International Committee

 

NLG Report on UN World Conference Against Racism Part II

 

August 31st, 2001

REPORT FROM DURBAN
by David Gespass, Southern Regional Vice President


There has been a lot of criticism of the logistics and difficulties people are having with access to the conference itself, which begins this morning.   It appears that the main problem is that there is a staff of six people handling all the coordination and logistics for the 700+ NGO's who are represented.  That is, to me, another measure of the organizational commitment of the UN to really addressing the problem the conference is to confront.  Access to the International Conference Center, where the World Conference is being held, is very limited because of its relatively small capacity.

Yesterday, the third day of the NGO forum, featured an impassioned and wonderful presentation from Angela Davis that elicited a standing ovation.   She spoke of the development of the prison-industrial complex, in the US and around the world, as a means of enriching corporations without dealing with the root causes of crime - poverty, jobs, housing and people's basic needs being met.  

The drafting process for the NGO Forum documents promises to be quite difficult.  There are fairly large and well-organized contingents of Dalits, Roma and Palestinians, as well as many smaller, but equally vocal, groups fighting for recognition of their own particular struggles and forms of oppression.  The problem is developing documents that address those concerns without naming each and every oppressed group.  Doing so would be unwieldy and, in all likelihood, would exclude someone.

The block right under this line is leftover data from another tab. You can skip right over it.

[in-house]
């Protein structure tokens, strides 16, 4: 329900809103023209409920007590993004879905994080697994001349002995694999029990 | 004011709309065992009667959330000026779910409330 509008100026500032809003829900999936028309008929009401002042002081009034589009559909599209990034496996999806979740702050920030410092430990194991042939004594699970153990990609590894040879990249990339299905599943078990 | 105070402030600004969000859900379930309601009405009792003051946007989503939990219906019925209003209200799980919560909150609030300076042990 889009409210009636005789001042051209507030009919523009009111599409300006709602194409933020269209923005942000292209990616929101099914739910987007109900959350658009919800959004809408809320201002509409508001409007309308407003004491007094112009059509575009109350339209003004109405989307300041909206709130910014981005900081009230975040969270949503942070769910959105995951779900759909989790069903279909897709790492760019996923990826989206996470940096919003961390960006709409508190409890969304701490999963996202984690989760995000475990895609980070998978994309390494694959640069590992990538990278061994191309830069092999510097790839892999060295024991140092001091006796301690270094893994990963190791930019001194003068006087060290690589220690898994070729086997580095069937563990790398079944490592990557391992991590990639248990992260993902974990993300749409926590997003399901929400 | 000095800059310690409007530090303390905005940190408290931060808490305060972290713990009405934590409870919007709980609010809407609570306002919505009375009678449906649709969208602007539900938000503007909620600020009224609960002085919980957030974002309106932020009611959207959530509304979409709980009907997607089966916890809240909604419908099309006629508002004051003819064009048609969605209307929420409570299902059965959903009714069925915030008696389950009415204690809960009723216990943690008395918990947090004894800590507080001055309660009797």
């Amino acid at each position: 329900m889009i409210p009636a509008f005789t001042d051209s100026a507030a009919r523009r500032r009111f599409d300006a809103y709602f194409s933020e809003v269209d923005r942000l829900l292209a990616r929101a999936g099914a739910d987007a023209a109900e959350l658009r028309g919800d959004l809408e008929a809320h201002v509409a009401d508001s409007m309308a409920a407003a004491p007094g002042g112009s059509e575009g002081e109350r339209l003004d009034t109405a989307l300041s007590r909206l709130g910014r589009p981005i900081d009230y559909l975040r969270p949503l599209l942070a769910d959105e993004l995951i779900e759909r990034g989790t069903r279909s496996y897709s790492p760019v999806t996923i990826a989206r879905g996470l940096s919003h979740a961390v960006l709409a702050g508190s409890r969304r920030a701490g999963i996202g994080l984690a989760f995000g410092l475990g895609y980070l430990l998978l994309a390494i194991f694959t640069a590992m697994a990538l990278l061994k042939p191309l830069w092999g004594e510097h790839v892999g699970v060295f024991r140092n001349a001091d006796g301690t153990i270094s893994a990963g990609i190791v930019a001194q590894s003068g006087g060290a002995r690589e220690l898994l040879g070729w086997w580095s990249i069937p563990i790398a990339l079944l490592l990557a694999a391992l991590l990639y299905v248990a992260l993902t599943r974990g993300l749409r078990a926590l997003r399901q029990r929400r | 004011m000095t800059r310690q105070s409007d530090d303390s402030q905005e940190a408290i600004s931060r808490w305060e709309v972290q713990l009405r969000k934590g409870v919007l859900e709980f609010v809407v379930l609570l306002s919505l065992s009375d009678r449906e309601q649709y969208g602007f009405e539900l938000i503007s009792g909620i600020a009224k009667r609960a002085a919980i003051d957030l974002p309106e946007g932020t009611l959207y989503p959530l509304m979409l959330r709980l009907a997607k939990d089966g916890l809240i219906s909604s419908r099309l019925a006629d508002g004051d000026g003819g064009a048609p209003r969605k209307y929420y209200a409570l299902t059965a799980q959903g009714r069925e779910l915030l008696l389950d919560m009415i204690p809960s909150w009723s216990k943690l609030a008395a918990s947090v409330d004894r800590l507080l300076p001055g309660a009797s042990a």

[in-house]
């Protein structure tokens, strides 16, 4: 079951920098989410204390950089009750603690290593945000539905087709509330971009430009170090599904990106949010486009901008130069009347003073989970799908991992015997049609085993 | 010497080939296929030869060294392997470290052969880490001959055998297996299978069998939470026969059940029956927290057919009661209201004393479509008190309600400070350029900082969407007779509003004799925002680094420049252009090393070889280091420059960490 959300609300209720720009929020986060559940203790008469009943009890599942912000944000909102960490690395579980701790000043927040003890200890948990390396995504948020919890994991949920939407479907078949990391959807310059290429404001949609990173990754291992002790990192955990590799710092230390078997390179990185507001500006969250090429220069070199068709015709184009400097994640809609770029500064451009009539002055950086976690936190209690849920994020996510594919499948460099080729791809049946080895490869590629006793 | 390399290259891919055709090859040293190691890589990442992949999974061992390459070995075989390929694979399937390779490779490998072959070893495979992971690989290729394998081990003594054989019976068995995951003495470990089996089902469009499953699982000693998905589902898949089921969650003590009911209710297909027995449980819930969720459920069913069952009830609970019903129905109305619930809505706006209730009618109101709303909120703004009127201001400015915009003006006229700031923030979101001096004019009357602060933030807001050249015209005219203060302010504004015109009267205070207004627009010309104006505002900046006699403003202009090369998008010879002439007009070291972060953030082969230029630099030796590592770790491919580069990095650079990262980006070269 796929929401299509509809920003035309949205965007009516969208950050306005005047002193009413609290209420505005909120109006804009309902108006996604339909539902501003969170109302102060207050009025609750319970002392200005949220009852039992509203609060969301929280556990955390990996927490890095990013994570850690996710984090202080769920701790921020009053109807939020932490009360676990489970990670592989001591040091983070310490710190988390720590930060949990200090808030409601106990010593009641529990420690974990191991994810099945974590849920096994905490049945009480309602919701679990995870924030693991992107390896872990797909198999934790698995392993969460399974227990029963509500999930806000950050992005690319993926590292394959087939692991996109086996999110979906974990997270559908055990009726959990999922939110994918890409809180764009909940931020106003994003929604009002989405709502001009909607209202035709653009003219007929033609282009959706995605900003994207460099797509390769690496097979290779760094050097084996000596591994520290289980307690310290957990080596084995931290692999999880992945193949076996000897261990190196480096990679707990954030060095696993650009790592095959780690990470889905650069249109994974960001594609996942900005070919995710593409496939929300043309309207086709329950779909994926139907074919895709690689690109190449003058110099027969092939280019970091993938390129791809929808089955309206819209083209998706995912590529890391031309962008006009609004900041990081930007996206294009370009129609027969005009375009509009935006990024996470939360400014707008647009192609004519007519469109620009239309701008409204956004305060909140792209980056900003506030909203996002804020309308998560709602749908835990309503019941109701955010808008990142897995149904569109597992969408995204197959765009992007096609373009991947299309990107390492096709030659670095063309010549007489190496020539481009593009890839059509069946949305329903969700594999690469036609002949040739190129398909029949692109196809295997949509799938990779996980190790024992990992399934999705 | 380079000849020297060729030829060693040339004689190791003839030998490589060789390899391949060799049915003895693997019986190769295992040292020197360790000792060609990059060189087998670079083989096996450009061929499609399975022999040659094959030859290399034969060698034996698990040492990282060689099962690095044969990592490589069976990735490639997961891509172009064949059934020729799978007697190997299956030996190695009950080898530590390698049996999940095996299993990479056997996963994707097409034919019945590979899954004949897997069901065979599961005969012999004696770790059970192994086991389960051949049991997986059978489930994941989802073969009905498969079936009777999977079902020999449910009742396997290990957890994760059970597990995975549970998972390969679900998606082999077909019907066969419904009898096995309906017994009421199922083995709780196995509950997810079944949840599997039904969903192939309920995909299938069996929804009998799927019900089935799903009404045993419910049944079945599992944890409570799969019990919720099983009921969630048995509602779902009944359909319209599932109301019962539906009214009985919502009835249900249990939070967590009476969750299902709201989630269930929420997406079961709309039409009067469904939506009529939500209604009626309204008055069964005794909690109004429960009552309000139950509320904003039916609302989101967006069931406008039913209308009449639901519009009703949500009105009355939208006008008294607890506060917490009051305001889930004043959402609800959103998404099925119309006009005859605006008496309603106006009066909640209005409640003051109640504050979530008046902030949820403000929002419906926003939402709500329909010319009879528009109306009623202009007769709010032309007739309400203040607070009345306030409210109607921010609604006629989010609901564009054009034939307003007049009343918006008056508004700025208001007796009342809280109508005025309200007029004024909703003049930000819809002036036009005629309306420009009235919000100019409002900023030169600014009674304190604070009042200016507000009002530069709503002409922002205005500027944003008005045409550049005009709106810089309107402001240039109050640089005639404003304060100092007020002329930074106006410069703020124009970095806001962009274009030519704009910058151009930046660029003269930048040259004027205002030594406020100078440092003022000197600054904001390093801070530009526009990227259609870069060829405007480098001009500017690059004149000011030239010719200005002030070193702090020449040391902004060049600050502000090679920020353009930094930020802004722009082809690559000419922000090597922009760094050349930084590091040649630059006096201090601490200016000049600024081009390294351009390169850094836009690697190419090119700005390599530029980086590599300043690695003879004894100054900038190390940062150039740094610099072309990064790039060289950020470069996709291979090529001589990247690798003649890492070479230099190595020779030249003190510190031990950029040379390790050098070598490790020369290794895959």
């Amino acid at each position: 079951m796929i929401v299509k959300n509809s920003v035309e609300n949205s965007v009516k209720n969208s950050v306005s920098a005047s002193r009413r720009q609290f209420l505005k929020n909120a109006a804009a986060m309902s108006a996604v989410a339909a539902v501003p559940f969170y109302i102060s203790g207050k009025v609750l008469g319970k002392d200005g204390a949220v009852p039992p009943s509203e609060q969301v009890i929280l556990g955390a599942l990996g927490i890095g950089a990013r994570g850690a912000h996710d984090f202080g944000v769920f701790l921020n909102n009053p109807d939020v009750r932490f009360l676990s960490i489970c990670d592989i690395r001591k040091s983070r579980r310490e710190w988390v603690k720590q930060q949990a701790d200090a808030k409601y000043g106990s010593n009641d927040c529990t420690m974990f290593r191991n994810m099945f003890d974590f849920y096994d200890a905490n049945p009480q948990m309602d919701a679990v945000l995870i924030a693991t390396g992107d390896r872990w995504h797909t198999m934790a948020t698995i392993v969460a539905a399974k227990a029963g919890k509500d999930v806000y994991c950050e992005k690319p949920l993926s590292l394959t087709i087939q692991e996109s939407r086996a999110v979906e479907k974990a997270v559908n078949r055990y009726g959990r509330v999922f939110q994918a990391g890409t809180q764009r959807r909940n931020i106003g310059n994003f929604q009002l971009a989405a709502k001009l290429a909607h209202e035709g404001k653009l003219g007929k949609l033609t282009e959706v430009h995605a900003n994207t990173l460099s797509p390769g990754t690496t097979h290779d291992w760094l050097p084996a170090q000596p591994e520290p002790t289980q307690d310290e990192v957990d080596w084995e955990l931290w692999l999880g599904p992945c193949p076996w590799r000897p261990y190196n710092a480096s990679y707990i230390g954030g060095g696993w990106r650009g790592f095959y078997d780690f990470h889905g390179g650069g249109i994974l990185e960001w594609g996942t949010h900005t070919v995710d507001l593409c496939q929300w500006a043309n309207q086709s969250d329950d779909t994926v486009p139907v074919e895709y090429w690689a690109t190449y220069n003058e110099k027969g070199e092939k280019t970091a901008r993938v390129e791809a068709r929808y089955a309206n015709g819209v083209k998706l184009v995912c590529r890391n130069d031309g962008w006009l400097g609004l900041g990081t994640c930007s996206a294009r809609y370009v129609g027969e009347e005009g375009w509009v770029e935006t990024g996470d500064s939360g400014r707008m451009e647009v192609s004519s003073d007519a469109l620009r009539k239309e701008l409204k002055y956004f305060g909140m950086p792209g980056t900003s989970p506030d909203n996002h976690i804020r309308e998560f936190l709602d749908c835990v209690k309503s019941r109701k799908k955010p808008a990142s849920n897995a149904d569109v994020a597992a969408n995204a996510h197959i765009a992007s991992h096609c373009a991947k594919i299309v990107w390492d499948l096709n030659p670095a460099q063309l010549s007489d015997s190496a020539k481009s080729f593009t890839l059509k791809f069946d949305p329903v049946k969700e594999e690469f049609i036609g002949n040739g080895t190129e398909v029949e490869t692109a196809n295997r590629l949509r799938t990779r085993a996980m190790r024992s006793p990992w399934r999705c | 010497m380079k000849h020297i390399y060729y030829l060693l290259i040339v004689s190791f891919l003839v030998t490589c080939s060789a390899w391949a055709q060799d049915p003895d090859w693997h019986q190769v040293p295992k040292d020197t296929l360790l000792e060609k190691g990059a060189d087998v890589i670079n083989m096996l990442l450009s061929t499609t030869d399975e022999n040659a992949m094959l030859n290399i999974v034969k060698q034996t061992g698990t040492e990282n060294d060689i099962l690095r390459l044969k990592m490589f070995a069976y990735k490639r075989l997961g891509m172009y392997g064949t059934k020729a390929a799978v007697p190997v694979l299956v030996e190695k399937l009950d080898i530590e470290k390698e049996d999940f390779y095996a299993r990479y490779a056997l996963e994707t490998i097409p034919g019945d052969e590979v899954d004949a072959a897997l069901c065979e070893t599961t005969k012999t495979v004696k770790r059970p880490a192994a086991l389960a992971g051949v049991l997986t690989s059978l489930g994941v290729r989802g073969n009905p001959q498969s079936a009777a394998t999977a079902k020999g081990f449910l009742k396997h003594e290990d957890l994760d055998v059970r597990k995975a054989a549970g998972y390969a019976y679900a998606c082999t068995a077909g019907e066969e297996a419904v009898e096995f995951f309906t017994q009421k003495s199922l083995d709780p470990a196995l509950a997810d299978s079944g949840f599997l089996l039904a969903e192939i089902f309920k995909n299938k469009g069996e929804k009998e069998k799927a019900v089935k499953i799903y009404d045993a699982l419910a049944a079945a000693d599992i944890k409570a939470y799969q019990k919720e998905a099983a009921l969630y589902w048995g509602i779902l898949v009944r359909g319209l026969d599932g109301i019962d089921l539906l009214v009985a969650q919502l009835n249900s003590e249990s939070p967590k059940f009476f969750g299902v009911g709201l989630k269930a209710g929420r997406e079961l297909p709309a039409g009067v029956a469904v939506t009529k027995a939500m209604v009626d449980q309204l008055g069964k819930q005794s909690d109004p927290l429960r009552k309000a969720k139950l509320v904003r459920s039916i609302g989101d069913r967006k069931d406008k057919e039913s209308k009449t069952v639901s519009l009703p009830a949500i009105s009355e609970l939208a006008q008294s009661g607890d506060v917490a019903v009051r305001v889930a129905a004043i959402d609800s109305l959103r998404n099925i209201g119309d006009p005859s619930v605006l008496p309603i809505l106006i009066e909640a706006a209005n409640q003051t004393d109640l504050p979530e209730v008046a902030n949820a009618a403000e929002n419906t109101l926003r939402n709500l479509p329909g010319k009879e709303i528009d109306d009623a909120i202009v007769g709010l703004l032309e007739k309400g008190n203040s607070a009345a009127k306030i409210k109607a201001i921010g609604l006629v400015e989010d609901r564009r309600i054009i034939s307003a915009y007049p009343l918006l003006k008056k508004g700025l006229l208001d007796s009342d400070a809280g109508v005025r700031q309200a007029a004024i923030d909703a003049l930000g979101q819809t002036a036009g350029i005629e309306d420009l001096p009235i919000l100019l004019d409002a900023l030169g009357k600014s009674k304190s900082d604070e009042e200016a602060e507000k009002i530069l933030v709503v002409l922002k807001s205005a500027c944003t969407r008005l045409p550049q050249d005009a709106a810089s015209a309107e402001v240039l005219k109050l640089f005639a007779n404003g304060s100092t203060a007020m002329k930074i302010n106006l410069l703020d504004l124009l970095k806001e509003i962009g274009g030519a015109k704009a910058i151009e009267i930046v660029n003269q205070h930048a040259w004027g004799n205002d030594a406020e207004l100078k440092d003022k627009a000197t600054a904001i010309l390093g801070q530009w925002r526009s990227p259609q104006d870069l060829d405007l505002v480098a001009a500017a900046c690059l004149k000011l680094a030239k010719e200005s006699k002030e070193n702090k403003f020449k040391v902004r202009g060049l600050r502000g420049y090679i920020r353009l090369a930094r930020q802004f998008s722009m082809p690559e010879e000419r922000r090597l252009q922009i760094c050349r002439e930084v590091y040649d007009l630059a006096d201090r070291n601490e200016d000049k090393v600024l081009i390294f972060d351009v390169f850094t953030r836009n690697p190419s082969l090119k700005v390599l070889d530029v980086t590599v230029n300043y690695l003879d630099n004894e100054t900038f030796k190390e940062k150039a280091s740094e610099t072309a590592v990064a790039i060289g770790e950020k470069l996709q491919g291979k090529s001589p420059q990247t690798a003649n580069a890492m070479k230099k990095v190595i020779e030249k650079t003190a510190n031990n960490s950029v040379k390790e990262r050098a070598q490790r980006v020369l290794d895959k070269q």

The commission meetings where suggestions for changes in language are to be made have been uneven and, often, chaotic.  Again, there are many statements about the need to address one or another specific problem, but not very many suggestions for more generalized language.

The International Association of Democratic Lawyers presented a roundtable addressing racist aspects of globalization and the legal basis for reparations.  John Conyers attended for a part of it and suggested an international meeting to discuss building the reparations movement.  This is clearly an issue that is not going away, regardless of whether or not the US is willing to recognize it.  Indeed, the fact that the US will not even agree to discuss it is particularly telling.

Kofi Annan spoke to the NGO Forum yesterday and proved his skill as a diplomat.  He acknowledged that the Forum could discuss issues that were too dicey, given the quest for consensus, to be dealt with at the conference itself.  He then took questions, which came from the various caucuses and were, therefore, quite pointed and managed to respond to each without really answering any.  He did say that reparations would be discussed, for example, but nothing more about how they would be dealt with.  

As usual, I am short of time and there are all sorts of things going on.  The Congressional Black Caucus is holding a press conference today, presumably to address the insultingly low-level delegation being sent.  We hope that they will decide to act as the US delegation.  I have missed this morning's demonstration, because there was a networking meeting I had to attend, but hope to make the COSATU demo tomorrow.  More when I have the chance.

David

International Committee home page

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NLG Report from Durban South Africa - Part V